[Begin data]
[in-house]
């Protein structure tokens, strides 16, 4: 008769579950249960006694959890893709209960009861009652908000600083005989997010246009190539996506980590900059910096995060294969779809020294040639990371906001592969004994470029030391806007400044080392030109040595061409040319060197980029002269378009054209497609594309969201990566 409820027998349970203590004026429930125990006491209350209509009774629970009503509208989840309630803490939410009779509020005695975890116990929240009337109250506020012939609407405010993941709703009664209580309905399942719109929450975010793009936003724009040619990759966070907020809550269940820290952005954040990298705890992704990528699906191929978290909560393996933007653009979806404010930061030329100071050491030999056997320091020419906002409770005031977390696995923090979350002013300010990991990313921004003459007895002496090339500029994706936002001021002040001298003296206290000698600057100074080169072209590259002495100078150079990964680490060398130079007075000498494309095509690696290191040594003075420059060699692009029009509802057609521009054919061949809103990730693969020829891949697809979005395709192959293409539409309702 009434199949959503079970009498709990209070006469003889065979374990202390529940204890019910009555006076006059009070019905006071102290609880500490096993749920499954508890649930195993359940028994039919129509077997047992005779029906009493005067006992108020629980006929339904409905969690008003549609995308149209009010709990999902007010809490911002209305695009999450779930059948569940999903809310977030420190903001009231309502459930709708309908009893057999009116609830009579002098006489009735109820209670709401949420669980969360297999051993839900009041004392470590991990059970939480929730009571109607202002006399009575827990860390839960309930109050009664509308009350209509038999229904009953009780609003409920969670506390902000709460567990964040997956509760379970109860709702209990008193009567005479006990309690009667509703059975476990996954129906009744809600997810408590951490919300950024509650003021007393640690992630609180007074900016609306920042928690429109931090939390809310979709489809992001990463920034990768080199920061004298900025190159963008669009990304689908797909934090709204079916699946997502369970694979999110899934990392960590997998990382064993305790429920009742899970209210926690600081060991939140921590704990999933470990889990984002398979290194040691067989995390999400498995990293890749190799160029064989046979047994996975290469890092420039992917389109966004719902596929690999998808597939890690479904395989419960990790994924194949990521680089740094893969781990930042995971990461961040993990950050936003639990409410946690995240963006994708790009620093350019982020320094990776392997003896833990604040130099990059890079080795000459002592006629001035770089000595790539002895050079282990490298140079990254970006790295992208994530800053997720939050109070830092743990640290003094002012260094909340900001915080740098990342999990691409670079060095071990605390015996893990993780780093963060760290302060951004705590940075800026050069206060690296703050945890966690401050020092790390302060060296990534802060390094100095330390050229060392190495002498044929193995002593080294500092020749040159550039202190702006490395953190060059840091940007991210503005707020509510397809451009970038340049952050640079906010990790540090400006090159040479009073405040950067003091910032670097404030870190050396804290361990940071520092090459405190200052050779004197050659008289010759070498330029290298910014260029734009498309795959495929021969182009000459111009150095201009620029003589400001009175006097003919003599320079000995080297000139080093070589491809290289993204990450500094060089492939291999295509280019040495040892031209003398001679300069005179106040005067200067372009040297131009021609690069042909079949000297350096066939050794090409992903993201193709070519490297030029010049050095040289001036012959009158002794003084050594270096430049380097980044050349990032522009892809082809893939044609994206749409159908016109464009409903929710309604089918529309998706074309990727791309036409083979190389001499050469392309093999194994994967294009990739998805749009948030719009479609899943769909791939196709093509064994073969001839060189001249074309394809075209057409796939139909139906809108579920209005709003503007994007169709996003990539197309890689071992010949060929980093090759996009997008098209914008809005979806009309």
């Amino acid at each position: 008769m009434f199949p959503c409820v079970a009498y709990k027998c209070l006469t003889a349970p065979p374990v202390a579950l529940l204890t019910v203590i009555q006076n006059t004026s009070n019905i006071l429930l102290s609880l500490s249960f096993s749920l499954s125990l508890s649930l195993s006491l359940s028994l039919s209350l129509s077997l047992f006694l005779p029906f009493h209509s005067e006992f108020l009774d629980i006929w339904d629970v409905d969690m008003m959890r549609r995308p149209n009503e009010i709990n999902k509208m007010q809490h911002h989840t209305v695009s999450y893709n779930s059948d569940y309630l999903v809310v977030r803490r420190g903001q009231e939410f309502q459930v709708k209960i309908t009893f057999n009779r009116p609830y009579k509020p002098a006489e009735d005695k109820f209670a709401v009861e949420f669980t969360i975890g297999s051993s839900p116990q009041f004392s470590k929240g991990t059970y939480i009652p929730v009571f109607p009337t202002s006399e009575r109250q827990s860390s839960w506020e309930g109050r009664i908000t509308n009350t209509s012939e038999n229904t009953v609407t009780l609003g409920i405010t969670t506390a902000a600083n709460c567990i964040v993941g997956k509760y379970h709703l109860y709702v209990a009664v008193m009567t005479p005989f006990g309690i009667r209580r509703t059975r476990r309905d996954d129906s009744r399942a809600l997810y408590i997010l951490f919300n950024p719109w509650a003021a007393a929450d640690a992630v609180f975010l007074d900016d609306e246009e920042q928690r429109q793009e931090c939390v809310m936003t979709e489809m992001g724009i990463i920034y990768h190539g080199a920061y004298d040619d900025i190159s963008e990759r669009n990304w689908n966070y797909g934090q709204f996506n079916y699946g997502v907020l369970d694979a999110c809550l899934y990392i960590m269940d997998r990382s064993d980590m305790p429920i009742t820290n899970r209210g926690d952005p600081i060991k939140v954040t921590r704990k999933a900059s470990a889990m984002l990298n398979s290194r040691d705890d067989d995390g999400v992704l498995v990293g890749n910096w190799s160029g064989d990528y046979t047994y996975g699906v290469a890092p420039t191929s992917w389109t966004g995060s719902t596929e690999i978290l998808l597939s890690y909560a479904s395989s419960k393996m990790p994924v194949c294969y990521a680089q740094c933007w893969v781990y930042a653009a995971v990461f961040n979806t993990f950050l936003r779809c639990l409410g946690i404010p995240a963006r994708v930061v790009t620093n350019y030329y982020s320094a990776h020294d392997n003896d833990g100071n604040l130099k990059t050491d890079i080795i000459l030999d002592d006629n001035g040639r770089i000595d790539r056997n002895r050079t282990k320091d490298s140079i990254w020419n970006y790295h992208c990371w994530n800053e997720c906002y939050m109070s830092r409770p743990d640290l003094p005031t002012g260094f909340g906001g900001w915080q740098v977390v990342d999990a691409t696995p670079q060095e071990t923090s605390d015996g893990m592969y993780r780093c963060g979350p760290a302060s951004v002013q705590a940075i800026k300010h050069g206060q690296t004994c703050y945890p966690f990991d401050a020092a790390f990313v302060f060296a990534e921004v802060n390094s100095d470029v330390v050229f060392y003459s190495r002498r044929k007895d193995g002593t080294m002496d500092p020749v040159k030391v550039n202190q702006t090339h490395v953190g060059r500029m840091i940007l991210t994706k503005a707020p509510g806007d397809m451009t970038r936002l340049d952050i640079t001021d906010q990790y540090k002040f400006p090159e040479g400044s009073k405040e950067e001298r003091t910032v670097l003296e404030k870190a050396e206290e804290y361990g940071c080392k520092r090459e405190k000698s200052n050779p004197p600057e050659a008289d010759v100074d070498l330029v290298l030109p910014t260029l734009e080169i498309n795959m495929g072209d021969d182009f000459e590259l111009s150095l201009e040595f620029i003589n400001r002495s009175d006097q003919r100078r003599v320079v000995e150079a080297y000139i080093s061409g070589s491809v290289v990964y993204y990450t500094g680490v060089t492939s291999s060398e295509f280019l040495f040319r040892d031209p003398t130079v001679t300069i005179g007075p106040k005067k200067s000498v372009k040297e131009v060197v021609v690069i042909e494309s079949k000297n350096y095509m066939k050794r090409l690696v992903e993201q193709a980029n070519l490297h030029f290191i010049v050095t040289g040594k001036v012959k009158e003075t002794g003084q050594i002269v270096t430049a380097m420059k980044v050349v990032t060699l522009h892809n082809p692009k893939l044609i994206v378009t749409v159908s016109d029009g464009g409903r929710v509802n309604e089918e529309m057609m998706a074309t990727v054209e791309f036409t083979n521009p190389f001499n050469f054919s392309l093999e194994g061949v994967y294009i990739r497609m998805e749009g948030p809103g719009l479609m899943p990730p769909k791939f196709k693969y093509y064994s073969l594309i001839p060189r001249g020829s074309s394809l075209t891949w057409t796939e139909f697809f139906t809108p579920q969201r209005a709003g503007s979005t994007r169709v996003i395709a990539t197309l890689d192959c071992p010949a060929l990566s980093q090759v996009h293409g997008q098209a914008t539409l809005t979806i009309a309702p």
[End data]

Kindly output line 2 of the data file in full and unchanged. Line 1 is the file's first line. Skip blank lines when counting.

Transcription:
């Protein structure tokens, strides 16, 4: 008769579950249960006694959890893709209960009861009652908000600083005989997010246009190539996506980590900059910096995060294969779809020294040639990371906001592969004994470029030391806007400044080392030109040595061409040319060197980029002269378009054209497609594309969201990566 409820027998349970203590004026429930125990006491209350209509009774629970009503509208989840309630803490939410009779509020005695975890116990929240009337109250506020012939609407405010993941709703009664209580309905399942719109929450975010793009936003724009040619990759966070907020809550269940820290952005954040990298705890992704990528699906191929978290909560393996933007653009979806404010930061030329100071050491030999056997320091020419906002409770005031977390696995923090979350002013300010990991990313921004003459007895002496090339500029994706936002001021002040001298003296206290000698600057100074080169072209590259002495100078150079990964680490060398130079007075000498494309095509690696290191040594003075420059060699692009029009509802057609521009054919061949809103990730693969020829891949697809979005395709192959293409539409309702 009434199949959503079970009498709990209070006469003889065979374990202390529940204890019910009555006076006059009070019905006071102290609880500490096993749920499954508890649930195993359940028994039919129509077997047992005779029906009493005067006992108020629980006929339904409905969690008003549609995308149209009010709990999902007010809490911002209305695009999450779930059948569940999903809310977030420190903001009231309502459930709708309908009893057999009116609830009579002098006489009735109820209670709401949420669980969360297999051993839900009041004392470590991990059970939480929730009571109607202002006399009575827990860390839960309930109050009664509308009350209509038999229904009953009780609003409920969670506390902000709460567990964040997956509760379970109860709702209990008193009567005479006990309690009667509703059975476990996954129906009744809600997810408590951490919300950024509650003021007393640690992630609180007074900016609306920042928690429109931090939390809310979709489809992001990463920034990768080199920061004298900025190159963008669009990304689908797909934090709204079916699946997502369970694979999110899934990392960590997998990382064993305790429920009742899970209210926690600081060991939140921590704990999933470990889990984002398979290194040691067989995390999400498995990293890749190799160029064989046979047994996975290469890092420039992917389109966004719902596929690999998808597939890690479904395989419960990790994924194949990521680089740094893969781990930042995971990461961040993990950050936003639990409410946690995240963006994708790009620093350019982020320094990776392997003896833990604040130099990059890079080795000459002592006629001035770089000595790539002895050079282990490298140079990254970006790295992208994530800053997720939050109070830092743990640290003094002012260094909340900001915080740098990342999990691409670079060095071990605390015996893990993780780093963060760290302060951004705590940075800026050069206060690296703050945890966690401050020092790390302060060296990534802060390094100095330390050229060392190495002498044929193995002593080294500092020749040159550039202190702006490395953190060059840091940007991210503005707020509510397809451009970038340049952050640079906010990790540090400006090159040479009073405040950067003091910032670097404030870190050396804290361990940071520092090459405190200052050779004197050659008289010759070498330029290298910014260029734009498309795959495929021969182009000459111009150095201009620029003589400001009175006097003919003599320079000995080297000139080093070589491809290289993204990450500094060089492939291999295509280019040495040892031209003398001679300069005179106040005067200067372009040297131009021609690069042909079949000297350096066939050794090409992903993201193709070519490297030029010049050095040289001036012959009158002794003084050594270096430049380097980044050349990032522009892809082809893939044609994206749409159908016109464009409903929710309604089918529309998706074309990727791309036409083979190389001499050469392309093999194994994967294009990739998805749009948030719009479609899943769909791939196709093509064994073969001839060189001249074309394809075209057409796939139909139906809108579920209005709003503007994007169709996003990539197309890689071992010949060929980093090759996009997008098209914008809005979806009309």